Pharmacy Council will approve pharmacy courses, not AICTE: Supreme Court
New Delhi: The Supreme Court of India has recently made a landmark observation over the statutory authority of Pharmacy Council of India (PCI) when it comes to matters related to pharmacy.
The bench of Honourable Justices Arun Mishra, Vineet Saran and MR Shah held that only Pharmacy Act 1948 will be applicable in relation to the subject of Pharmacy, including approval of courses of study, minimum standards of education required for qualification as a Pharmacist, registration as a Pharmacist, regulation of future professional conduct etc; not any other authority.
The SC was approached to intervene in the conflict over restrictions imposed by the PCI on the intake of students to various Pharmaceutical courses.
Many colleges had moved the various High Courts against these restrictions. Since the Colleges increased the intake of students, based upon the requisite approval obtained from the All India Council of Technical Education (AICTE), the High Courts had allowed the colleges to continue with the increase in intake.
In their decision, the Courts had concluded that AICTE is the supreme authority between the two bodies, namely, AICTE and PCI and the decision of AICTE will prevail over the decision of PCI. Following the same, the present appeal was filed by the PCI before the apex court against these High Courts' orders.
During the hearing, the question that arose before the SC bench was whether the mandate of the PCI or that of the AICTE would prevail on the question of granting approval and related matters to any institution for conducting pharmacy education course, if there were any conflict/contradictions in the opinions of these two bodies. The issue was as to which body, i.e. AICTE or PCI would primarily be responsible for regulation of pharmaceutical regulation in India.
In its observation, the bench went over to contemplate on the certain sections of the Pharmacy Act 1948 as well as the AICTE.
Considering the various provisions of the Pharmacy Act and its regulations, it was stated that the Pharmacy Act is a complete Code in itself in the subject of pharmacy, the bench noted adding that the PCI has been constituted as a body empowered to regulate the education and profession of pharmacy in India.
…the Pharmacy Act exclusively covers all areas inclusive of approval of courses, laying down course content, eligibility conditions for students as well as teachers, evaluation standards of examination, grant of registration, entry of higher qualifications in the same discipline, taking action for infamous conduct etc. It also contains a penal provision. Thus, the legislative intent in enacting the Pharmacy Act seems to be to ensure that there is seamless regulation of the profession. To carry out the objective and purpose for enacting the Pharmacy Act, the Legislature has established under the Statute the autonomous statutory authority i.e. Pharmacy Council of India. Thus it can be said that in the field of pharmacy, the Pharmacy Act is a special law.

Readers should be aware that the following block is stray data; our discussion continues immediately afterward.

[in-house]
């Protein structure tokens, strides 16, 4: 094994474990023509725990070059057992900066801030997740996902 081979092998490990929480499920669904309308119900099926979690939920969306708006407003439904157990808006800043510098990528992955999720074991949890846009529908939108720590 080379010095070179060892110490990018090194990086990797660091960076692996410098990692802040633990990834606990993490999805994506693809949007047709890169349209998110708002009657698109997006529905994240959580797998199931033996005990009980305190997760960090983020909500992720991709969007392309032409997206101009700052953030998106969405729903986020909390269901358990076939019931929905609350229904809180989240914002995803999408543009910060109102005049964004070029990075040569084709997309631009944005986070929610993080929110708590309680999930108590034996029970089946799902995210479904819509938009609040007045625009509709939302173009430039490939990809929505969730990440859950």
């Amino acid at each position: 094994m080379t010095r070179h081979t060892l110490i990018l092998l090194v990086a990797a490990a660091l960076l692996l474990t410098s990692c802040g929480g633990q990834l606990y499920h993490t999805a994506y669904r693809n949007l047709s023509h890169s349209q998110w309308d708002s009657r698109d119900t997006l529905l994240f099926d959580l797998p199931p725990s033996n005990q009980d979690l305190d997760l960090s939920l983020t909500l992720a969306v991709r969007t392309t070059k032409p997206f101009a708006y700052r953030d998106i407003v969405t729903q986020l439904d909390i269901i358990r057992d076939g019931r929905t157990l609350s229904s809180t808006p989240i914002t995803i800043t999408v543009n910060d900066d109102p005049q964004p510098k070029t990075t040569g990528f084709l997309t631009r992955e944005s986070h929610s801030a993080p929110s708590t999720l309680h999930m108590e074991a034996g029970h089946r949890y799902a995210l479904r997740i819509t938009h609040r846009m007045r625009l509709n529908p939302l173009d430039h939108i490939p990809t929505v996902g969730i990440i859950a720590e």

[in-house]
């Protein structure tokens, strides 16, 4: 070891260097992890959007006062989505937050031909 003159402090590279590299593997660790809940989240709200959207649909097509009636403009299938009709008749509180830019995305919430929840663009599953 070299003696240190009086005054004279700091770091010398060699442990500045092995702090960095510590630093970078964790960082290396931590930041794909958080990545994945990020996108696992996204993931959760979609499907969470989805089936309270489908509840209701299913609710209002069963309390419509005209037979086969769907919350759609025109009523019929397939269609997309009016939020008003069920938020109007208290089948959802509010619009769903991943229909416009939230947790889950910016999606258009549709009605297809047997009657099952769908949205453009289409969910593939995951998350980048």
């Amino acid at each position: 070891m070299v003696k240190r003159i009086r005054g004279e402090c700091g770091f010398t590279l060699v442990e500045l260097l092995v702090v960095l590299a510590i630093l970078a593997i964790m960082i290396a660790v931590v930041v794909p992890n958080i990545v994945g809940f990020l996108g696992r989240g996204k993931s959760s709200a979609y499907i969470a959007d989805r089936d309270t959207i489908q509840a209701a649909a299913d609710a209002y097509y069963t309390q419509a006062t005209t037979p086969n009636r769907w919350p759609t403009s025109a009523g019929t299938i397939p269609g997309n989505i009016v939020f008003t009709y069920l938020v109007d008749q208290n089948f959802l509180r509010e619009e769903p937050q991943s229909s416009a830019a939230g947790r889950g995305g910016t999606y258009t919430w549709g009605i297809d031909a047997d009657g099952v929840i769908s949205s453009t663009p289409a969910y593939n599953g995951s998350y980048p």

On the other hand, the bench reckoned the AICTE Act as a general law applicable to the technical institutions and technical education. The preamble for AICTE clearly mentions:
"An Act to provide for the establishment of an All India Council for Technical Education with a view to the proper planning and co-ordinated development of the technical education system throughout the country, the promotion of qualitative improvements of such education in relation to planned quantitative growth and the regulation and proper maintenance of norms and standards in the technical education system and for matters connected therewith."
Noting that as per the Section 2(g) of the AICTE Act, "technical education" also means "pharmacy", the court wondered whether in the field of pharmacy, the Pharmacy Act would prevail or the AICTE Act? The next question was whether in the profession of pharmacy, the PCI shall have the exclusive jurisdiction or the AICTE?
To decide on the issue, the apex court judges relied on its earlier verdicts where the Supreme Court had considered the conflict between the general legislation and the special legislation and argument of 'implied repeal'.
"The general rule, that prior statutes are held to be repealed by implication by subsequent statutes if the two are repugnant, is said not to apply if the prior enactment is special and the subsequent enactment is general"
"A general later law does not abrogate an earlier special one by mere implication. Generalia specialibus non derogant, or, in other words, 'where there are general words in a later Act capable of reasonable and sensible application without extending them to subjects specially dealt with by earlier legislation, you are not to hold that earlier and special legislation indirectly repealed, altered, or derogated from merely by force of such general words, without any indication of a particular intention to do so. In such cases it is presumed to have only general cases in view, and not particular cases which have been already otherwise provided for by the special Act"
In these backdrops, the apex court observed:
"Pharmacy Act is a Special Act in the field of pharmacy and it is a complete code in itself in the field of pharmacy, the Pharmacy Act shall prevail over the AICTE Act which, as observed hereinabove, is a general statute dealing with technical education/institutions."
Taking the constitutional body of PCI and the AICTE into account, the judges stated:
PCI is the body of experts connected with the subject of pharmacy and related subjects and therefore it will be in the larger interest and more particularly in the interest of education of pharmacy that PCI shall alone have the Jurisdiction in the field of pharmacy, rather than AICTE.